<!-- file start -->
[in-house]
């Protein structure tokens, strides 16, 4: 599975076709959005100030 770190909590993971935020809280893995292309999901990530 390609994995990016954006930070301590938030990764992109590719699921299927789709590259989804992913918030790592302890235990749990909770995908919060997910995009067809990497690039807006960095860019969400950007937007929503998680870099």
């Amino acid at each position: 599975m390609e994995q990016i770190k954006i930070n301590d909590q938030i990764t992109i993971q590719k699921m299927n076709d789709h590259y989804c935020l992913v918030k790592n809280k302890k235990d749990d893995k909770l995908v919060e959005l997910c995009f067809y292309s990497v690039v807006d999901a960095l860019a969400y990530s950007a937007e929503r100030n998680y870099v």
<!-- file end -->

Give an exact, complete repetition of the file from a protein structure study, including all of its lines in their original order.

[in-house]
């Protein structure tokens, strides 16, 4: 599975076709959005100030 770190909590993971935020809280893995292309999901990530 390609994995990016954006930070301590938030990764992109590719699921299927789709590259989804992913918030790592302890235990749990909770995908919060997910995009067809990497690039807006960095860019969400950007937007929503998680870099």
């Amino acid at each position: 599975m390609e994995q990016i770190k954006i930070n301590d909590q938030i990764t992109i993971q590719k699921m299927n076709d789709h590259y989804c935020l992913v918030k790592n809280k302890k235990d749990d893995k909770l995908v919060e959005l997910c995009f067809y292309s990497v690039v807006d999901a960095l860019a969400y990530s950007a937007e929503r100030n998680y870099v």